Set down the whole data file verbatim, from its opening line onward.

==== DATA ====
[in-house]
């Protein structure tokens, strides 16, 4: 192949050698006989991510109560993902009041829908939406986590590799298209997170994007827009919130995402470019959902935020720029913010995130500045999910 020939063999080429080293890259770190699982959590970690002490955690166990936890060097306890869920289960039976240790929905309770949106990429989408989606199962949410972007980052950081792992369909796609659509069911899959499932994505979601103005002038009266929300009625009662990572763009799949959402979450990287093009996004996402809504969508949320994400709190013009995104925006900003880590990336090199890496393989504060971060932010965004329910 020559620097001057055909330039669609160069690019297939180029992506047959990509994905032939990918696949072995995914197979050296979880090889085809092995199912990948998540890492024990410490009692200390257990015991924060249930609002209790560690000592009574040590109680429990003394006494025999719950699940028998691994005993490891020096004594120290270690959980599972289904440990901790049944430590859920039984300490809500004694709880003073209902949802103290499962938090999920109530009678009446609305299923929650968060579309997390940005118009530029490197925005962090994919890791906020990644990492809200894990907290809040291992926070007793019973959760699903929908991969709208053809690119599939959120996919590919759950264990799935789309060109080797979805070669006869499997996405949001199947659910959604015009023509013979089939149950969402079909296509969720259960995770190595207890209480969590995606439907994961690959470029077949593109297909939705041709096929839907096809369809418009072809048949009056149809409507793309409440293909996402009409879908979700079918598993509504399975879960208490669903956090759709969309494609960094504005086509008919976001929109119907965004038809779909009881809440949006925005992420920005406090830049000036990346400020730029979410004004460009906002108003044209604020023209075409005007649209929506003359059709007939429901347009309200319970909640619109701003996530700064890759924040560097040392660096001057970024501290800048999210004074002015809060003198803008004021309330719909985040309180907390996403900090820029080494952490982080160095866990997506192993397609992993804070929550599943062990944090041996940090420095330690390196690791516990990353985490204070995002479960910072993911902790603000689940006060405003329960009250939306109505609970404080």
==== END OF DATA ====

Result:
[in-house]
């Protein structure tokens, strides 16, 4: 192949050698006989991510109560993902009041829908939406986590590799298209997170994007827009919130995402470019959902935020720029913010995130500045999910 020939063999080429080293890259770190699982959590970690002490955690166990936890060097306890869920289960039976240790929905309770949106990429989408989606199962949410972007980052950081792992369909796609659509069911899959499932994505979601103005002038009266929300009625009662990572763009799949959402979450990287093009996004996402809504969508949320994400709190013009995104925006900003880590990336090199890496393989504060971060932010965004329910 020559620097001057055909330039669609160069690019297939180029992506047959990509994905032939990918696949072995995914197979050296979880090889085809092995199912990948998540890492024990410490009692200390257990015991924060249930609002209790560690000592009574040590109680429990003394006494025999719950699940028998691994005993490891020096004594120290270690959980599972289904440990901790049944430590859920039984300490809500004694709880003073209902949802103290499962938090999920109530009678009446609305299923929650968060579309997390940005118009530029490197925005962090994919890791906020990644990492809200894990907290809040291992926070007793019973959760699903929908991969709208053809690119599939959120996919590919759950264990799935789309060109080797979805070669006869499997996405949001199947659910959604015009023509013979089939149950969402079909296509969720259960995770190595207890209480969590995606439907994961690959470029077949593109297909939705041709096929839907096809369809418009072809048949009056149809409507793309409440293909996402009409879908979700079918598993509504399975879960208490669903956090759709969309494609960094504005086509008919976001929109119907965004038809779909009881809440949006925005992420920005406090830049000036990346400020730029979410004004460009906002108003044209604020023209075409005007649209929506003359059709007939429901347009309200319970909640619109701003996530700064890759924040560097040392660096001057970024501290800048999210004074002015809060003198803008004021309330719909985040309180907390996403900090820029080494952490982080160095866990997506192993397609992993804070929550599943062990944090041996940090420095330690390196690791516990990353985490204070995002479960910072993911902790603000689940006060405003329960009250939306109505609970404080």